Why do birds fly? Why do I have to eat carrots? Why is the sky blue? Why do you drive a car? Why is that person a different color than I am? Why do I have to wear shoes? Why do I have to go to bed?
If you are the parent of a toddler or have a toddler in your life around the age of three, you probably hear “Why?”questions constantly. Kids ask a lot of questions. I have three kids and the third is 2 1/2 years old – just approaching this stage. I am reminded that toddlers are smart. Very smart. Why?
They are smart not because they ask “why” questions. After all, many people ask “why” questions. Toddlers are smart because when they ask “why” questions – they are trying to communicate – and have not yet developed sufficient skills to communicate without asking “why” questions. An answer to a “why” question from a toddler is met with a barrage of more “why” questions. It never stops. They want us to know that the conversations are interesting to them – they want to be heard and they want to listen. They often don’t really care that you answer the question – but they do care that you listen and they really care when you engage in a discussion with them.
For example, a question: “why is the sky blue” can be answered in different ways. One could say that it’s blue because that’s the way the sky looks during the day. Or, one could take an opportunity and talk about the sky being blue on sunny days, gray on overcast days, and gray/black at night when the sun is sleeping. And sometimes, it’s orange or pink.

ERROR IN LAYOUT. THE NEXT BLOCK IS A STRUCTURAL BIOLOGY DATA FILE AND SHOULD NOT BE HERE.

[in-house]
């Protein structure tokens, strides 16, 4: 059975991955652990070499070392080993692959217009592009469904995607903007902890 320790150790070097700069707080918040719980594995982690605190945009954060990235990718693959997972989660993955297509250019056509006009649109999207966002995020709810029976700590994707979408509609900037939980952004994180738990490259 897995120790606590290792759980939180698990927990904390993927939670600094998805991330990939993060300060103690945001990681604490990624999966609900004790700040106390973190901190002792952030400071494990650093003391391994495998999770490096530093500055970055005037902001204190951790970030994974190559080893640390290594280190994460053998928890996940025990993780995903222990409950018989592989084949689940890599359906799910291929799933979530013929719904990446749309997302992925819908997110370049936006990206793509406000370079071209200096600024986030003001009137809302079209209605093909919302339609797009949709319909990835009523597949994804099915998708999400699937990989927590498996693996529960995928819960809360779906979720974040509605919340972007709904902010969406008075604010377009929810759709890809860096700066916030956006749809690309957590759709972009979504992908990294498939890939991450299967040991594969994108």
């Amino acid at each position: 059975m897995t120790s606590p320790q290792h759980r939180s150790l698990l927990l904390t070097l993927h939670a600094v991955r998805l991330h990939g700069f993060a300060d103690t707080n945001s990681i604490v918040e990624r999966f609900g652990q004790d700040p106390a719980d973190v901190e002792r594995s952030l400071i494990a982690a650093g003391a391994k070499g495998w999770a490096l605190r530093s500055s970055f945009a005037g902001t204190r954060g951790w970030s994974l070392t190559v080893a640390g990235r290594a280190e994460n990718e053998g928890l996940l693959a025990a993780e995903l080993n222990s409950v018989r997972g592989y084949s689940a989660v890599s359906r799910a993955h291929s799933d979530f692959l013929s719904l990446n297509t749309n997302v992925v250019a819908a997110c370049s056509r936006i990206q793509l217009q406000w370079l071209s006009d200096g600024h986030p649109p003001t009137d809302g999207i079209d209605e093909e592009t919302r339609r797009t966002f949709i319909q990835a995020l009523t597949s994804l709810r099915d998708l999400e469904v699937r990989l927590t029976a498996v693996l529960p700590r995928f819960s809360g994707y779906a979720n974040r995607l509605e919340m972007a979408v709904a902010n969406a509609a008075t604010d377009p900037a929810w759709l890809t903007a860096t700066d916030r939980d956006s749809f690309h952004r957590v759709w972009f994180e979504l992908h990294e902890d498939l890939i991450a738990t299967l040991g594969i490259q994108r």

This is an important lesson for all of us and one we should not forget, particularly when talking to other people, and for those of us running businesses – when talking with our customers (and our employees). We should never forget to ask why. If a customer (or employee) is unhappy and complains, asking a few “why” questions could uncover deeper problems than merely what appears to be the source for that unhappiness. When we answer questions, we should take the opportunity to explain, to probe further, and where possible, educate (if appropriate).
Our customers, employees and people around us want to know that we care and that we hear them.
We can learn a lot from toddlers.
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